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From Dan Diephouse <...@envoisolutions.com>
Subject Re: ASL Only Distribution Policy [was Apache's LGPL Policy]
Date Wed, 03 Aug 2005 03:54:30 GMT
Cliff Schmidt wrote:

>On 8/2/05, Justin Erenkrantz <justin@erenkrantz.com> wrote:
>>No.  When the LGPL code and AL code are distributed together, the AL code is
>>subject to additional terms inside of the LGPL - namely Section 6 - which
>>means that we have to permit modification and reverse engineering on our code.
>>Our position is that condition is not permissable to pass along to our
>>developers and users.
>>Keeping them separate triggers only Section 5 ("outside the scope of this
>Actually -- that is what I used to think before I concocted the
>following use case and assertion, which the FSF agreed to.  The short
>version is that Java actually should not have to invoke section 6
>because those requirements aren't needed for a .jar, which allows easy
>separation of program and library.  These requirements are there for
>C-style executables, which would be much more difficult to separate
>out the original library -- hence the reverse-engineering terms.
>So, again -- the only reason I did not propose an LGPL policy that
>allowed projects to distribute a work that includes an LGPL .jar is
>because of the long-standing ASF policy to only distribute software
>from Apache servers that can be licensed under the terms of the Apache
>Note that MPL executables are specifically allowed to be licensed
>under other terms as long as the license includes a few provisions
>that are covered in the Apache License.  This MPL distribution policy
>has never been formalized to my knowledge, but I am hoping to do that
>in parallel with the LGPL policy.
>and here's the second use case and assertion, to which the FSF also
>agreed (note that reference to use case #1 is the same use case sent
>at the beginning of the "Apache's LGPL Policy" thread):
>USE CASE #2: a "Program" and "Library" are merely aggregated inside a
>.jar/.tgz/.zip and distributed
>Definitions (same as last time, but copied here for convenience)
>  as defined in the LGPL, but to be more specific, let's limit it to a
>Java .class or .jar file -- without source (which isn't needed for
>these use cases)
>  similar to "a work that uses the Library" (as defined in the LGPL),
>but in Java terms we are talking specifically about a Java source
>file, .class file, or .jar file that imports, implements, or extends
>portions of the Library, and otherwise, contains no code that is a
>derivative of any part of the Library
>-->Distribution of the Library and Program as an aggregation inside a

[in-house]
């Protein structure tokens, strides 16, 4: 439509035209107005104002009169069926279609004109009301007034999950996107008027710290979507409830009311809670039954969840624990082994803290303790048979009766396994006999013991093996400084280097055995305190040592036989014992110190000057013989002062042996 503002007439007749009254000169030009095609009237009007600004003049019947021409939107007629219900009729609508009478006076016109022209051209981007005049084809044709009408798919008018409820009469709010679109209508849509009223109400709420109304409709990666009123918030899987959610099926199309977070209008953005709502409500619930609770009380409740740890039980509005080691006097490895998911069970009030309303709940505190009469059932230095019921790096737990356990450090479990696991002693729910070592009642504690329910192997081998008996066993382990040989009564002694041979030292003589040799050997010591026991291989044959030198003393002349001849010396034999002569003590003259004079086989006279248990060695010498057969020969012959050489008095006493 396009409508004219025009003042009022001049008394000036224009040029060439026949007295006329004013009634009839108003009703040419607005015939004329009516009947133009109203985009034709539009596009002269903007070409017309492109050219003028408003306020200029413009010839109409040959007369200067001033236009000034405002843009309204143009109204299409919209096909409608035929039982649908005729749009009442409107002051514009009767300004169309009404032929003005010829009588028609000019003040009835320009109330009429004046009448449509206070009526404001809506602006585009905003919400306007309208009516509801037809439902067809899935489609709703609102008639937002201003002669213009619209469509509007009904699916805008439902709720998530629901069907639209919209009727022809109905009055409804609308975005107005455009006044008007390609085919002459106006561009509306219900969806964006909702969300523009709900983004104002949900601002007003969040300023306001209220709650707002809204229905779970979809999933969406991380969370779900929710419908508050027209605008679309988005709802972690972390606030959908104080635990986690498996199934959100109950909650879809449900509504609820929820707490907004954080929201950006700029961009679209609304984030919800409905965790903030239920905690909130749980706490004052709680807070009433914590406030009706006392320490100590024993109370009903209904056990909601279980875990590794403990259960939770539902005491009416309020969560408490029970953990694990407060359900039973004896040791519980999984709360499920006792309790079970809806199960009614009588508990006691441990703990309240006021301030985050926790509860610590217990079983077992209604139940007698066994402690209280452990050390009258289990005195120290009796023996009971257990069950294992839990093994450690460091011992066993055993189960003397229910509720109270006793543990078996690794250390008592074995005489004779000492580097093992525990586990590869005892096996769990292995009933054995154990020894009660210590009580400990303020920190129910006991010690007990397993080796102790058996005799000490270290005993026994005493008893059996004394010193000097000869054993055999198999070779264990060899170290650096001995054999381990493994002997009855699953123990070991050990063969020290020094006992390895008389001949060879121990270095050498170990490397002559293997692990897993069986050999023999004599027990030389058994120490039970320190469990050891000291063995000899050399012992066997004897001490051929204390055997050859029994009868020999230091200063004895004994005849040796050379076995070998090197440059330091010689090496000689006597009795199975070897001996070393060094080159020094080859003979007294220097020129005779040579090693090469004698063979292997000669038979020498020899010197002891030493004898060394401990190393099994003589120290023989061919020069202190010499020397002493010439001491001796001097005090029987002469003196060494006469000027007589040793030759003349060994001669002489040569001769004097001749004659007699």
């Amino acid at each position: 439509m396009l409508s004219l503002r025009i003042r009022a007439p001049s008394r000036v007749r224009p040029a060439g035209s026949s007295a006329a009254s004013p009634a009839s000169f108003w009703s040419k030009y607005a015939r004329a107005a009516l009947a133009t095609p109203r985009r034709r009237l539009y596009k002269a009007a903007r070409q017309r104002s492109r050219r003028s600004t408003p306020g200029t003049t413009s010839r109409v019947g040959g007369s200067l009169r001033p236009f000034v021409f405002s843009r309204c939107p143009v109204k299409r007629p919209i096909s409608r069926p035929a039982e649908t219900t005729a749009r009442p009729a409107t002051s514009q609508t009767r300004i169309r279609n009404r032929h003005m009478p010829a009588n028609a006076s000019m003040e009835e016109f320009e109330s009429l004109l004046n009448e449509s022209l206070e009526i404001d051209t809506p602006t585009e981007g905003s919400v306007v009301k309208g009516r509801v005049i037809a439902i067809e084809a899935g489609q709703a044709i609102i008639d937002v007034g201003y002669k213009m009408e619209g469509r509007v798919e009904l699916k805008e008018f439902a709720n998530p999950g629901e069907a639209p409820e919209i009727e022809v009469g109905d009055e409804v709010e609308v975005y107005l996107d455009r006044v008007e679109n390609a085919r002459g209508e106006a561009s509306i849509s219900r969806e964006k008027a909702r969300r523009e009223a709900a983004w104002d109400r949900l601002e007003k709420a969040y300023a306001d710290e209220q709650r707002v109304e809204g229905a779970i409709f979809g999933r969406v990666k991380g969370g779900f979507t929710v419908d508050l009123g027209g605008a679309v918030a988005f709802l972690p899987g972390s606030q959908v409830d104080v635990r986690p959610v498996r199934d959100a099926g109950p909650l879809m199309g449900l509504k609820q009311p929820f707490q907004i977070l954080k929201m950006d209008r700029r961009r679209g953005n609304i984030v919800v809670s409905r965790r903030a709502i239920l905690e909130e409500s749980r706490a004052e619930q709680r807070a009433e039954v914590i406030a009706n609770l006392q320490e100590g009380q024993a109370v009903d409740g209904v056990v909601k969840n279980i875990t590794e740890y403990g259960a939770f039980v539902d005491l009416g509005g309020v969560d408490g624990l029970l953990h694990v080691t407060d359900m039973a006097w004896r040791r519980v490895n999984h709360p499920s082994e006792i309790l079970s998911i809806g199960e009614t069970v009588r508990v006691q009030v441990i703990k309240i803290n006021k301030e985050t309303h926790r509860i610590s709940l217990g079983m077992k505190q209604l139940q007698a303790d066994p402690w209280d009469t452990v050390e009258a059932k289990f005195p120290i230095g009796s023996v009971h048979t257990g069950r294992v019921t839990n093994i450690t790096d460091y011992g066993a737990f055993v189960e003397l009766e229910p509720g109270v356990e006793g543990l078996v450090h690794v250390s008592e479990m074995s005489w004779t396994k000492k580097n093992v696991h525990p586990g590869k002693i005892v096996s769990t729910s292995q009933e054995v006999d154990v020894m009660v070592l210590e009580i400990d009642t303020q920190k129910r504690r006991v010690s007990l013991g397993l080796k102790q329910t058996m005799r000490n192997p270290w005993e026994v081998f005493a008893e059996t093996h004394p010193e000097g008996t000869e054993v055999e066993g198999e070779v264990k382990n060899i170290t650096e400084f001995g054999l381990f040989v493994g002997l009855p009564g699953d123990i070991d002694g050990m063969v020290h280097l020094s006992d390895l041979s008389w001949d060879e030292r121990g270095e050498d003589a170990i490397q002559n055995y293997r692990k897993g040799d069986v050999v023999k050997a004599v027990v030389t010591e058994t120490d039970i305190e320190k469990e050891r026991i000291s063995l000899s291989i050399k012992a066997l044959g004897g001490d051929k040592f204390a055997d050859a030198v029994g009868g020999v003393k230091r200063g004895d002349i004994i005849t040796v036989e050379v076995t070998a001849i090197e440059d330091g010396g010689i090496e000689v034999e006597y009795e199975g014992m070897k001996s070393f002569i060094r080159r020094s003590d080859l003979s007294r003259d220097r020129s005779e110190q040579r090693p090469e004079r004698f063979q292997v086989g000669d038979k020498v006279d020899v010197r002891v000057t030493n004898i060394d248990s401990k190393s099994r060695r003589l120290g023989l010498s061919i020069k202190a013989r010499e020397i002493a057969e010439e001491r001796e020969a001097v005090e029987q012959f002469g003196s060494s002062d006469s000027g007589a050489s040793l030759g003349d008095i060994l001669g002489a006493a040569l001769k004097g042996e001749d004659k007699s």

>.jar/.tgz/.zip does not bring the Program under the scope of the LGPL,
>but does require compliance with the terms of sections 4 for the
>redistribution of the Library.
>I'm primarily basing this assertion on the last paragraph of section
>2, which I believe should apply whether the Library is distributed
>modified or verbatim:
>"In addition, mere aggregation of another work not based on the
>Library with the Library (or with a work based on the Library) on a
>volume of a storage or distribution medium does not bring the other
>work under the scope of this License."
>I'm suggesting that a .jar/.tgz/.zip are distribution mediums, just as
>a cd-rom is.  They are a means of packaging together multiple software
>components into the convenience of one download that is easily
>divisible.  As long as the license terms are met for each included
>component, distributing them together in  a .jar/.tgz/.zip should not
>cause any new terms to apply.
>If the Program of Use Case #1 could be distributed in isolation
>without any restrictions, the mere aggregation of the same Program
>with the Library in a single distribution medium should not put
>restrictions on the Program.
So, if I understand correctly, there is no redistribution problem at all 
from the legal side of things other than the ASF does not want LGPL jars 

To be clear, both ASF and FSF lawyers agree that:
* Importing classes from an LGPL jar does not create a derivitive work 
or require the work to be licensed under the LGPL
* Including an LGPL jar in a distribution does not create a derivitive 
work or require the work to be licensed under the LGPL
* Section 6 is NOT invoked

- Dan

Dan Diephouse
Envoi Solutions LLC

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